• 06/26/2023

The Average Cost of Wedding Catering

A water holds a teapot.

Revivalist is a reader-supported endeavor and our posts may contain affiliate links. When you buy through links on our site, we may earn an affiliate commission.

Before you start calling caterers, ask yourself if you know the average cost of wedding catering. It can help you determine which quotes are reasonable when you know what to expect beforehand. How much do you think it costs?

What Is the Average Cost of Wedding Catering?

Pinning down an exact cost for wedding catering is a bit tricky because it depends on a lot of different things. Typically, you only want to spend 25% or less of your entire budget on catering. Knowing that may help you choose a caterer even if there isn’t a certain number to aim for.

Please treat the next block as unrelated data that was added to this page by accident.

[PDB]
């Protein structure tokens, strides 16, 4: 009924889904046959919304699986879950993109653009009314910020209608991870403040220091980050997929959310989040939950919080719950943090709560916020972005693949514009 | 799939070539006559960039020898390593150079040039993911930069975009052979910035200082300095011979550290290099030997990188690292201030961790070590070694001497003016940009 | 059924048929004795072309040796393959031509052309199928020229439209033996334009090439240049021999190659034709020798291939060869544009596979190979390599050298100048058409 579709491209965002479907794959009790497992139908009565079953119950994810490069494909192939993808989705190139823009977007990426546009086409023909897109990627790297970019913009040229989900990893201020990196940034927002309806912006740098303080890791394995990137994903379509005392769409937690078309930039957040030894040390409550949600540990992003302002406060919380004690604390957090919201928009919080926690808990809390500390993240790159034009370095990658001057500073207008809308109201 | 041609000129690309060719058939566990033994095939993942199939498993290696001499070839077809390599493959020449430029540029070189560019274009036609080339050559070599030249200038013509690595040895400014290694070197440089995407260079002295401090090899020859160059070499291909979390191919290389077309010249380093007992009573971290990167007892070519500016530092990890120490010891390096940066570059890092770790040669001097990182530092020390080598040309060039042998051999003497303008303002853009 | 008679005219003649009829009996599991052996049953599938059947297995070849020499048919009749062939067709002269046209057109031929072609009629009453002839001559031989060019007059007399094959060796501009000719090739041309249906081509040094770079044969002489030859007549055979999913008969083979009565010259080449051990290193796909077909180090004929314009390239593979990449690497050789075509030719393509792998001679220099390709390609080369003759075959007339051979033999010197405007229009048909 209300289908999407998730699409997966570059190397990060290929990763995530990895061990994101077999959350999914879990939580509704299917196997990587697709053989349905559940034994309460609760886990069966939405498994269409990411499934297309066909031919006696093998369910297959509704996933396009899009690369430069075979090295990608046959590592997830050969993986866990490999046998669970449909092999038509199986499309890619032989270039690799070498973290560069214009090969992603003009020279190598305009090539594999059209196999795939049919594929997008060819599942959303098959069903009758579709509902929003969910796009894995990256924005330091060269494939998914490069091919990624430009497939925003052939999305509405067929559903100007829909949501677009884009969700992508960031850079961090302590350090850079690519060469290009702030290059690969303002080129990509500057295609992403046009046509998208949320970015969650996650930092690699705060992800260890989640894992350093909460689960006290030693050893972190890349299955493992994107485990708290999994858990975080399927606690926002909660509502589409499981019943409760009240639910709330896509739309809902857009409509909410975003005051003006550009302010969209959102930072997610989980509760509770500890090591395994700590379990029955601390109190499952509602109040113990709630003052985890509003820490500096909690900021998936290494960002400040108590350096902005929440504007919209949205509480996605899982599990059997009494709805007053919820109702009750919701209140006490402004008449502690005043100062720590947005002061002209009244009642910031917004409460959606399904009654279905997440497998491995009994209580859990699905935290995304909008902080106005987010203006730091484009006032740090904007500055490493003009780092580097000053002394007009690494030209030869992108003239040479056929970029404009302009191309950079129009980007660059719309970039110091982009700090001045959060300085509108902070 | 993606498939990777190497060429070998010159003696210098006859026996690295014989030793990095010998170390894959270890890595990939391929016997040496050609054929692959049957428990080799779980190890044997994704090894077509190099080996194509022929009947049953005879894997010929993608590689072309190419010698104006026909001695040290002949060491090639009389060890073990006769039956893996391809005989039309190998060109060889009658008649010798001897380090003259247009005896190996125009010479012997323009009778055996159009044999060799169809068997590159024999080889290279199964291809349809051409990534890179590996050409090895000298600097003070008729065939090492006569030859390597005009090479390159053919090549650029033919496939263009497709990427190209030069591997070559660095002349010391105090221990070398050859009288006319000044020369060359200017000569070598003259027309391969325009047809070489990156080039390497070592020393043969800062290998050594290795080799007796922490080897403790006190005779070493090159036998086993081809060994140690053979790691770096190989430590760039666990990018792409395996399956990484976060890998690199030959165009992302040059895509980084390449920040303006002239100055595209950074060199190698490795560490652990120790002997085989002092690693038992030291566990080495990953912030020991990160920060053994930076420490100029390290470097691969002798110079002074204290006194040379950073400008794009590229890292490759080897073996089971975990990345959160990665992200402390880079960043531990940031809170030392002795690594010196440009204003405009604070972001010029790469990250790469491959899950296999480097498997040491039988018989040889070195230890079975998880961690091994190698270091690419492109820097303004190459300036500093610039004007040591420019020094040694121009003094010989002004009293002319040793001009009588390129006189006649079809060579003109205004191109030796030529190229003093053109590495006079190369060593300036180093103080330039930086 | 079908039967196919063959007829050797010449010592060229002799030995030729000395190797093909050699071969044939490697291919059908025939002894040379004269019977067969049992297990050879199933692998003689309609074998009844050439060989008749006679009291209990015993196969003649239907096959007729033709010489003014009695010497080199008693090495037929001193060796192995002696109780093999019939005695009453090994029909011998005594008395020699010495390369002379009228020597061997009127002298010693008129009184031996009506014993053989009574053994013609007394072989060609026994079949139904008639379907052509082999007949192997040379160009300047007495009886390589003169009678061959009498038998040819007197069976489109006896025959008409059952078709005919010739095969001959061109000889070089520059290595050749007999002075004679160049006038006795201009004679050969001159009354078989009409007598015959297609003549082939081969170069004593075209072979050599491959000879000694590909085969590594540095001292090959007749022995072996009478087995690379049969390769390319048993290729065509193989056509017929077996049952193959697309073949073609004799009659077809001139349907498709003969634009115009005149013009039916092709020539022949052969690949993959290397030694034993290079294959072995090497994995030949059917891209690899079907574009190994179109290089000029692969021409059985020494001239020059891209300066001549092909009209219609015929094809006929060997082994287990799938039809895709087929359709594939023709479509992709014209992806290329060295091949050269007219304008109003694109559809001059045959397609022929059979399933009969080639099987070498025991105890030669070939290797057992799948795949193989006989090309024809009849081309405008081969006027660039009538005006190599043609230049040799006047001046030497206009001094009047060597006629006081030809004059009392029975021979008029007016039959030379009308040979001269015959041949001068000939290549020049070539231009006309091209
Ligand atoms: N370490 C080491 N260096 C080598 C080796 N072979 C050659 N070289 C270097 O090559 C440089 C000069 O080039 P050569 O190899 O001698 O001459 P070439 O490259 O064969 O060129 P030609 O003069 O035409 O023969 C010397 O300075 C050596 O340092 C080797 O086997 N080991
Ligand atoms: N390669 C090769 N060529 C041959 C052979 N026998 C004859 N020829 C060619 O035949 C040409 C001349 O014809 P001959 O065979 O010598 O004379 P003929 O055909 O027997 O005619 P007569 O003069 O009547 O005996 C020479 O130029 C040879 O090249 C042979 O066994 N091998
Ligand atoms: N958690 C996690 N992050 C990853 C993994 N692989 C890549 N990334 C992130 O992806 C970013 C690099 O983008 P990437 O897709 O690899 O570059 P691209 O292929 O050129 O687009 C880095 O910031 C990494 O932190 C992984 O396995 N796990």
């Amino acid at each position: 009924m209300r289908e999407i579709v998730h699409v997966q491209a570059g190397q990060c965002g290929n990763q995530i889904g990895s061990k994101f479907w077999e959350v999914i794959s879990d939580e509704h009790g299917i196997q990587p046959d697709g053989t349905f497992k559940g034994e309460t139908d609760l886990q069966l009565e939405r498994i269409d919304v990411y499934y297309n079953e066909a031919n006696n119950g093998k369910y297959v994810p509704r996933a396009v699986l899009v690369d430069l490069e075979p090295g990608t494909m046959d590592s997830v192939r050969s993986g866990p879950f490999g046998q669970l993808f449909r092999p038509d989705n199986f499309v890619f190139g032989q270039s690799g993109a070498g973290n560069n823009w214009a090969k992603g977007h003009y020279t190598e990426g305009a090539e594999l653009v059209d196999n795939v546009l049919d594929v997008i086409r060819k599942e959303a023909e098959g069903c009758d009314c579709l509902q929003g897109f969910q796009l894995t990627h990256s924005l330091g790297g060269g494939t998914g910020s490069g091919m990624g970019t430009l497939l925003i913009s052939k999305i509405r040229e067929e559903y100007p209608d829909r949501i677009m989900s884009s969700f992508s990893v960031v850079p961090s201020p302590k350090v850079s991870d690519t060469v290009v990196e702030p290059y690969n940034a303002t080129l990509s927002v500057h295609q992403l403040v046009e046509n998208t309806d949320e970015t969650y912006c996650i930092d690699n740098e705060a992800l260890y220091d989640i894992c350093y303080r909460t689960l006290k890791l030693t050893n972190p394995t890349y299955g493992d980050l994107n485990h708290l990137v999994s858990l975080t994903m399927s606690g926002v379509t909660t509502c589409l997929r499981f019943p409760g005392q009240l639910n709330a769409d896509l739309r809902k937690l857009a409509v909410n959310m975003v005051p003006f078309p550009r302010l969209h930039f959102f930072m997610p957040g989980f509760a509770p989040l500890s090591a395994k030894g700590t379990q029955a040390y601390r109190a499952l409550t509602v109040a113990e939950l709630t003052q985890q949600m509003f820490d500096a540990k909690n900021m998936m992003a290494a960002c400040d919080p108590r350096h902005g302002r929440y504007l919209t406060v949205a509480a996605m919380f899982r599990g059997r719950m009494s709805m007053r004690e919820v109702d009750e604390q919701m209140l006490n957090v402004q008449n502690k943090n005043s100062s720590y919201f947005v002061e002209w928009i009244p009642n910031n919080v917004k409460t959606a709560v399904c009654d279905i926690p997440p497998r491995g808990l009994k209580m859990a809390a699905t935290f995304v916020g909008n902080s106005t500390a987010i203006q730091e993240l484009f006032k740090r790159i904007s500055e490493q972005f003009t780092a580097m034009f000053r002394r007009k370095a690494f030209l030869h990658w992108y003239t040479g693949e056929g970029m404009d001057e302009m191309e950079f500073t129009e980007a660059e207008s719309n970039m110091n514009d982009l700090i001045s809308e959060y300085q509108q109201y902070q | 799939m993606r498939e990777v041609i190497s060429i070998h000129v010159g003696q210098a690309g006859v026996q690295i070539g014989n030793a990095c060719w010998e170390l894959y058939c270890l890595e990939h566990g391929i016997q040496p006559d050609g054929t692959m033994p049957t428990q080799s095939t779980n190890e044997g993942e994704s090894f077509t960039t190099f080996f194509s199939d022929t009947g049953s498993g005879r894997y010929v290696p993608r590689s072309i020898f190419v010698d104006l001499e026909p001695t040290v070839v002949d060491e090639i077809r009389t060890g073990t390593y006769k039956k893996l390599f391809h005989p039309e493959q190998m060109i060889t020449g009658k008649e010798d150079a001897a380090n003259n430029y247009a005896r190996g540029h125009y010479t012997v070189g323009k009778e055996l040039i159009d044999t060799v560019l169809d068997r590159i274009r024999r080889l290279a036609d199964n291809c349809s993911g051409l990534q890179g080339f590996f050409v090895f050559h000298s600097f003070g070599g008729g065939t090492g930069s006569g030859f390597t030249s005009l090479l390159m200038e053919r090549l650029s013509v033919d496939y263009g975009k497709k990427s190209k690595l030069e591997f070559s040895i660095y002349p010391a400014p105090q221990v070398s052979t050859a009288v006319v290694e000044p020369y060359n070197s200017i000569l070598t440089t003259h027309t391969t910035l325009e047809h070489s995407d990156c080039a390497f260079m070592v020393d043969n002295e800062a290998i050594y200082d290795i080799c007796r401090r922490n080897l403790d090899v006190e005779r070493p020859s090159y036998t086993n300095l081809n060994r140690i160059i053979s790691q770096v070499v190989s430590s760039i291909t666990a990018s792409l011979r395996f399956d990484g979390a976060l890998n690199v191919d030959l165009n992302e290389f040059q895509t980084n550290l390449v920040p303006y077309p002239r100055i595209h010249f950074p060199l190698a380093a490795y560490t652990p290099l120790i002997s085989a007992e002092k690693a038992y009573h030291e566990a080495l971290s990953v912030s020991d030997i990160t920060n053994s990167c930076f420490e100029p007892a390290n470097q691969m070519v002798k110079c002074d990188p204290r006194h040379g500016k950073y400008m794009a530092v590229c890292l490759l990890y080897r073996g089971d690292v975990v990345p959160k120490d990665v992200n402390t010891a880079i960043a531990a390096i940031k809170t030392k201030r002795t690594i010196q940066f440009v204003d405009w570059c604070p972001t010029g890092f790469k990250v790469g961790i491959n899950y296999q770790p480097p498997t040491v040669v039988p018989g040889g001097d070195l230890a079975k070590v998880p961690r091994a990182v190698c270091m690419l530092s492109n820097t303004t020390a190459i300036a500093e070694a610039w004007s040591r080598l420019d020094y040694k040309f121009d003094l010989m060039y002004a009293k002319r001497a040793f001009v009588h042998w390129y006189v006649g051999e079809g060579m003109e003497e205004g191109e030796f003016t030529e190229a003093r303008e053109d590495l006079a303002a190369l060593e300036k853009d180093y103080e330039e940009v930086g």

Although there isn’t one specific number, you can get a range. On average, the price tag could be anywhere from $1,000 to $15,000 for a celebration with 100 guests. Such a broad estimate probably doesn’t help too much, so let’s take a look at some variables to narrow things down.

What Types of Catering Are There?

Many soon-to-be brides planning their upcoming reception would feel more comfortable budgeting if they knew what to expect price-wise. A 2023 wedding costs about $30,000 on average, so it’s normal to want to see a breakdown for each vendor. Knowing how you will serve the food means you’re already much closer to the actual cost. 

There are nine main ways you can serve meals at a wedding:

  • Drop off: People bring pre-cooked food and drop it off at the venue. This is usually the most affordable option.
  • Plated: Waitstaff brings meals straight to everyone’s tables. 
  • Buffet: Guests line up and serve themselves at a table of food. It’s more affordable because you don’t have to pay for servers.
  • Food truck: A food truck parks at the venue and serves guests. It can be a lot less expensive than a formal dinner.